CLEVELAND - Terry Rozier appeared to have an open layup.
The Celtics guard barreled to the left side of the lane, but he forgot to use his outside hand for the layup. He didn't see Tristan Thompson coming.
Thompson, who trailed the play, smacked Rozier's shot off the backboard into George Hill's hands, and by the time LeBron James scored on the other end Thompson was celebrating. Thompson brought that energy with 13 points, 12 rebounds and two of Cleveland's eight blocks in a 111-102 victory Monday that sends the Eastern Conference finals back to Boston for Game 5 on Wednesday with the series tied at two games apiece.
Thompson's hustle paired well with James' 44-point effort. James, in turn, was quick to compliment Thompson's effort on the side of the court that's been inconsistent for the Cavs all season.
"Tristan has been everything for our defense since he got back into the rotation, got back into the starting lineup," James said. "He's just been who I've grown to know over the last four years. Just always taking the one-on-one challenge."
Thompson remains one of the biggest X-factors in making that split possible. He averaged 11.5 points and 9.5 rebounds in those two victories and limited Celtics forward Al Horford to 11.0 points and 7.0 rebounds in Games 3 and 4.
What's Thompson's message? Keep talking.
"I think it's on the defensive end for us," Thompson said after Game 4. "I think we've been much better with the multiple efforts. Like I said, after Game 2, we just weren't communicating, and we didn't have the multiple efforts."
Thompson's block exemplifies that spark the Cavaliers needed in battling back from a 2-0 deficit in the series. It's one we've seen in the past, but this postseason has been a roller-coaster ride for the veteran forward.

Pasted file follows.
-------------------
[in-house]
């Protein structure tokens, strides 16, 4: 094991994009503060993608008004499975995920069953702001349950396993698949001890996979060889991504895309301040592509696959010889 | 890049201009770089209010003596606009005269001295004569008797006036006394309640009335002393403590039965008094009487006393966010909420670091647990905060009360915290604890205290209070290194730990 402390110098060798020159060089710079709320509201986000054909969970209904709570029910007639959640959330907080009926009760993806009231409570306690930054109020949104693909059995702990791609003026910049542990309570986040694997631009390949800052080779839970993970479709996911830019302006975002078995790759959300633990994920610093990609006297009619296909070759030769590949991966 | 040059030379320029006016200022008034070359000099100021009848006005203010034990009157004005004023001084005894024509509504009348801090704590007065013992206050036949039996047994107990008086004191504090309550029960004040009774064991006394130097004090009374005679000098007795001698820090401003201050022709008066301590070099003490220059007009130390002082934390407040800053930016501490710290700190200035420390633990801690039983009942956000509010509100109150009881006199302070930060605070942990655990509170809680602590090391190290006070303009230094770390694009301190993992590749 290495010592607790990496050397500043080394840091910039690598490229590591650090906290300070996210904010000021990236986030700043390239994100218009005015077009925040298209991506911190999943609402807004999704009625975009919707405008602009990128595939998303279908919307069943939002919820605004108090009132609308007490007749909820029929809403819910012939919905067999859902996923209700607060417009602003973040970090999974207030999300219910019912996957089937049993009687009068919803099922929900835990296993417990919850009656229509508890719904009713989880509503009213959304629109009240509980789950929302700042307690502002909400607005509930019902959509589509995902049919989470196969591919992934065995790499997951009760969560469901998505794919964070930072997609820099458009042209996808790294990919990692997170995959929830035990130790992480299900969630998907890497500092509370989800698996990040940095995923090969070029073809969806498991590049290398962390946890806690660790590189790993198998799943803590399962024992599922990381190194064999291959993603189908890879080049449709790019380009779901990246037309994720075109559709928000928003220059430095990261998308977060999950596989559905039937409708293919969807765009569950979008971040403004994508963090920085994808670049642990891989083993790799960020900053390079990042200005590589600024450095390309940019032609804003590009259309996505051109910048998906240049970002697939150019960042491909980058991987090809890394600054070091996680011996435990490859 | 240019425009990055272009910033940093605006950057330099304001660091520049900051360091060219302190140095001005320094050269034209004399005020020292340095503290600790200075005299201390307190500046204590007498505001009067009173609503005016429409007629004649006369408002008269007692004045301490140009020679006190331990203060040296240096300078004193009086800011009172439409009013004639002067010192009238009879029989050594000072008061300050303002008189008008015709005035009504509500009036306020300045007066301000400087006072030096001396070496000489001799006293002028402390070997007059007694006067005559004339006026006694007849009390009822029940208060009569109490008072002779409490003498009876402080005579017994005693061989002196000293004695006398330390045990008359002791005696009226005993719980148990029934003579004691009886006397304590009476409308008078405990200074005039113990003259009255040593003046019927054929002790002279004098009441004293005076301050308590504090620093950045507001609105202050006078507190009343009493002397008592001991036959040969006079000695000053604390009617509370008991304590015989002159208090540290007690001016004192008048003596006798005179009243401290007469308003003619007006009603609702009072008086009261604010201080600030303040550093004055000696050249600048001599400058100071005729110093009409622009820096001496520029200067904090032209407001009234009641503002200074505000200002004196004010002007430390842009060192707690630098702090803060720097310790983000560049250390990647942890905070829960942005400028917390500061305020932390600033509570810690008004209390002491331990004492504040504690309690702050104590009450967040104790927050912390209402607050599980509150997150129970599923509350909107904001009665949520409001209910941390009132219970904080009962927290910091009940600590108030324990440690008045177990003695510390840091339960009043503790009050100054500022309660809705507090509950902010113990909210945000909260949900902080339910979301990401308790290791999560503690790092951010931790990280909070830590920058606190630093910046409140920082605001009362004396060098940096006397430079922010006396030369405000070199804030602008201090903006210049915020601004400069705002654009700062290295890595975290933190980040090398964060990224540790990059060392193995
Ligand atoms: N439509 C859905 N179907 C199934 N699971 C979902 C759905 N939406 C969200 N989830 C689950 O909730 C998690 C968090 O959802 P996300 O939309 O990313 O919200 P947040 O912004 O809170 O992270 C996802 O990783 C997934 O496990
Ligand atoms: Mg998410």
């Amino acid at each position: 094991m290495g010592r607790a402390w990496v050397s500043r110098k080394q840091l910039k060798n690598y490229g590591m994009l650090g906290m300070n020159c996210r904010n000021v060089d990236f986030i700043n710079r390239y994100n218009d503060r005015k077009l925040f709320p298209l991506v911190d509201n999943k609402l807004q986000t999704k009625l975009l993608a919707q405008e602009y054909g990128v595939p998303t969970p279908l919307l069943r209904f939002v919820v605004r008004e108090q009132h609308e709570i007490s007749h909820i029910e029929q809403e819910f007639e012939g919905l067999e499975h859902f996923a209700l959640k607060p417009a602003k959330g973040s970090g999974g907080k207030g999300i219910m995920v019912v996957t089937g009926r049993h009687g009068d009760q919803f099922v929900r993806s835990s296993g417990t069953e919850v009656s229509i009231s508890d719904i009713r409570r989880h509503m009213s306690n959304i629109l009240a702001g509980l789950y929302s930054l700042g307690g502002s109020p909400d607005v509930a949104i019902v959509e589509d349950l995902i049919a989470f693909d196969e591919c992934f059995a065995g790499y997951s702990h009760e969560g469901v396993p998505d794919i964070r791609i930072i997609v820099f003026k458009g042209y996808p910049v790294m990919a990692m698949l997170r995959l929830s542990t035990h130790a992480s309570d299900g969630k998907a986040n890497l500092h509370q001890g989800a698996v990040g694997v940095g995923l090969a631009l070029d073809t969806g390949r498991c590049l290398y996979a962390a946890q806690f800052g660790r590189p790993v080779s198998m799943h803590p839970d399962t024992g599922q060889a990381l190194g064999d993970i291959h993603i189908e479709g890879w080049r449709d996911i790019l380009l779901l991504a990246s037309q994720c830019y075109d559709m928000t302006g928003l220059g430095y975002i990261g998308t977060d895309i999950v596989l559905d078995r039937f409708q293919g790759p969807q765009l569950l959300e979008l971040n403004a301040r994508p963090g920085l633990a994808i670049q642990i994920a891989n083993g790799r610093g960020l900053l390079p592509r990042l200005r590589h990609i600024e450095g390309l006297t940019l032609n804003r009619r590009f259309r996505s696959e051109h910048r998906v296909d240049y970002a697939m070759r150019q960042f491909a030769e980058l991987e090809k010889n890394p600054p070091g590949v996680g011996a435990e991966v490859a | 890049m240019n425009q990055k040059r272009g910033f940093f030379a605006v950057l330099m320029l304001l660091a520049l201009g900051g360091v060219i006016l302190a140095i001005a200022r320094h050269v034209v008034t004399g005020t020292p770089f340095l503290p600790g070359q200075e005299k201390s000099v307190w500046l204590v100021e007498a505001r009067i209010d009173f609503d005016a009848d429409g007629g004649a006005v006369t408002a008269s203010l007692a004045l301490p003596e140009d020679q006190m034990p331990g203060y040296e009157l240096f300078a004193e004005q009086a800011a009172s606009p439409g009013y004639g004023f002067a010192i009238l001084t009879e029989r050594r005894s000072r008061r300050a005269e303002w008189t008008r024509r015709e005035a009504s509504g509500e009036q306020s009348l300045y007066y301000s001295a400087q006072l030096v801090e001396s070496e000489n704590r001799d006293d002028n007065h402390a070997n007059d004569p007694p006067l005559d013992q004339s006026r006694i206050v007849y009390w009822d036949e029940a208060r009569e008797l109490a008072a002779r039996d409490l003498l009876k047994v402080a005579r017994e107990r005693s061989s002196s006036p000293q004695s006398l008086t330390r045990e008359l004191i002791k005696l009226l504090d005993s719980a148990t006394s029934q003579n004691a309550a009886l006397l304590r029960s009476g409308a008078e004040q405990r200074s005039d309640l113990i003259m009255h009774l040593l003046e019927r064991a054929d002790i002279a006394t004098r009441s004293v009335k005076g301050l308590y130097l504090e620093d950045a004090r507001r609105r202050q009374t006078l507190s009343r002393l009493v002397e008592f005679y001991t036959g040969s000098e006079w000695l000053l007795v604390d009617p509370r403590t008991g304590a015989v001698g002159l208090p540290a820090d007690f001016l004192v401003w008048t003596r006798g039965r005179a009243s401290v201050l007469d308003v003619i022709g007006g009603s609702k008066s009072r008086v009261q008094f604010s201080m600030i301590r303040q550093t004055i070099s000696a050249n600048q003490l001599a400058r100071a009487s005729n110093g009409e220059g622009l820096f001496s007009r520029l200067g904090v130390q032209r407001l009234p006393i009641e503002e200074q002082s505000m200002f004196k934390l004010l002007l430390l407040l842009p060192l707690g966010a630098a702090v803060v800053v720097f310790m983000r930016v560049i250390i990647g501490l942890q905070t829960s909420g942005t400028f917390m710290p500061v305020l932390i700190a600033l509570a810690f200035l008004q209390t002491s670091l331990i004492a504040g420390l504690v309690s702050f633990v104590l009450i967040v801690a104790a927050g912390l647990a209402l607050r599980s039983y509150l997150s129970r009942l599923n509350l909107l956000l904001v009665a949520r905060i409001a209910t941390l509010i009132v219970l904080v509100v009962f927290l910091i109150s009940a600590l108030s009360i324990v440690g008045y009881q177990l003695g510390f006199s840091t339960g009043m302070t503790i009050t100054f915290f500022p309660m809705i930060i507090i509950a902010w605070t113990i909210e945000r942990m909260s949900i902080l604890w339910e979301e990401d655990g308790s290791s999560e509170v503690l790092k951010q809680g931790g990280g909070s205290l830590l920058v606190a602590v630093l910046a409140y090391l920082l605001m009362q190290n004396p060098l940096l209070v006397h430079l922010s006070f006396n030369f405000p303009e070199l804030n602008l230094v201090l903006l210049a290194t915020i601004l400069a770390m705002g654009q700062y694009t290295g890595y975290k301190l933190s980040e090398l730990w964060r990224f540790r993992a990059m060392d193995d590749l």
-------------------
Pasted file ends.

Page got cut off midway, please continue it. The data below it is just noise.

Thompson was booed in the Cavaliers' regular-season finale. He scored just three points in three appearances off the bench in the Cavs' first six playoff games against the Pacers before a well-timed start in Game 7. He came off the bench in the series against the Raptors only to return to the starting lineup again in Game 2 against the Celtics.
On Monday, Thompson was back in a leadership role. He encouraged Kevin Love after the veteran picked up his fifth foul. He mentored Larry Nance Jr. He sat in the cold tub with Kyle Korver, who scored 14 points and added a signature play when he dove on a loose ball between Terry Rozier and Marcus Smart.
Thompson has re-emerged as that key player, one that has been pivotal in Cleveland's last three runs to the NBA Finals.
"When he had the time off, he really did a good job of working on his body, playing five-on-five with the guys, staying in shape," Cavaliers coach Tyronn Lue said. "He was a pro about it. You have somebody like Tristan, you've been to three straight Finals and he doesn't play, it's tough. He could have given in, but he stayed the course."
Thompson said the test now will be to take that same energy on the road against the Celtics. The home team still hasn't blinked yet through four games, and Boston doesn't need to win away from TD Garden to take the series. The Cavs forward figures to be a key role player in Game 5 - the Celtics will see Thompson coming this time.
Thompson's message, however, won't change. In other words, he plans to keep talking.
"Especially with Boston, they've got guys down and they're moving the ball," Thompson said. "They got it hopping. You can see coach (Brad) Stevens on the sideline telling them, 'Miss or make, push the ball, get the ball moving.' So, we've got to be ready for that.
"I think we did a much better job at home, but the real test is how we're going to play out there in Boston."